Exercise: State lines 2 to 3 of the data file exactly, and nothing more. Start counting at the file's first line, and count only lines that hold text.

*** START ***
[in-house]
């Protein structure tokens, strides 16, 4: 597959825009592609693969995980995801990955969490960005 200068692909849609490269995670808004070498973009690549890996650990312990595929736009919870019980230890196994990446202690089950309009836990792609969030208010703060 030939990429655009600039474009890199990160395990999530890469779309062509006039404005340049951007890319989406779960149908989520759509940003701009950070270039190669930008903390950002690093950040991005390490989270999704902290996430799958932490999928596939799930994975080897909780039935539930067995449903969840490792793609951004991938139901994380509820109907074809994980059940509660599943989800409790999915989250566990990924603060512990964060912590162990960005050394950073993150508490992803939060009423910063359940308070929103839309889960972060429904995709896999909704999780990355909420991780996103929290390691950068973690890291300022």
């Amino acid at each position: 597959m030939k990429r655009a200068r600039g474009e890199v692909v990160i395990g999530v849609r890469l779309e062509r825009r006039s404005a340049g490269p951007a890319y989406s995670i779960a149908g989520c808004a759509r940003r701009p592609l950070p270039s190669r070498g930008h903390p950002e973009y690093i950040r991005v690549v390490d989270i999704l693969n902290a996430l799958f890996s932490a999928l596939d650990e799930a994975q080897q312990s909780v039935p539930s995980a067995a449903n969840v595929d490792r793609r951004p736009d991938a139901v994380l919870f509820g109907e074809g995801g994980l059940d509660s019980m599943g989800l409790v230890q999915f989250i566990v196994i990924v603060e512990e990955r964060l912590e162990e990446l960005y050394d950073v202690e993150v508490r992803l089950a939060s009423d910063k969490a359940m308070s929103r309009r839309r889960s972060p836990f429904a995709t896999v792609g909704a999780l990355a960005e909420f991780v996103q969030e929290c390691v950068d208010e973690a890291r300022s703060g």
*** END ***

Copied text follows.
């Protein structure tokens, strides 16, 4: 597959825009592609693969995980995801990955969490960005 200068692909849609490269995670808004070498973009690549890996650990312990595929736009919870019980230890196994990446202690089950309009836990792609969030208010703060 030939990429655009600039474009890199990160395990999530890469779309062509006039404005340049951007890319989406779960149908989520759509940003701009950070270039190669930008903390950002690093950040991005390490989270999704902290996430799958932490999928596939799930994975080897909780039935539930067995449903969840490792793609951004991938139901994380509820109907074809994980059940509660599943989800409790999915989250566990990924603060512990964060912590162990960005050394950073993150508490992803939060009423910063359940308070929103839309889960972060429904995709896999909704999780990355909420991780996103929290390691950068973690890291300022």
């Amino acid at each position: 597959m030939k990429r655009a200068r600039g474009e890199v692909v990160i395990g999530v849609r890469l779309e062509r825009r006039s404005a340049g490269p951007a890319y989406s995670i779960a149908g989520c808004a759509r940003r701009p592609l950070p270039s190669r070498g930008h903390p950002e973009y690093i950040r991005v690549v390490d989270i999704l693969n902290a996430l799958f890996s932490a999928l596939d650990e799930a994975q080897q312990s909780v039935p539930s995980a067995a449903n969840v595929d490792r793609r951004p736009d991938a139901v994380l919870f509820g109907e074809g995801g994980l059940d509660s019980m599943g989800l409790v230890q999915f989250i566990v196994i990924v603060e512990e990955r964060l912590e162990e990446l960005y050394d950073v202690e993150v508490r992803l089950a939060s009423d910063k969490a359940m308070s929103r309009r839309r889960s972060p836990f429904a995709t896999v792609g909704a999780l990355a960005e909420f991780v996103q969030e929290c390691v950068d208010e973690a890291r300022s703060g």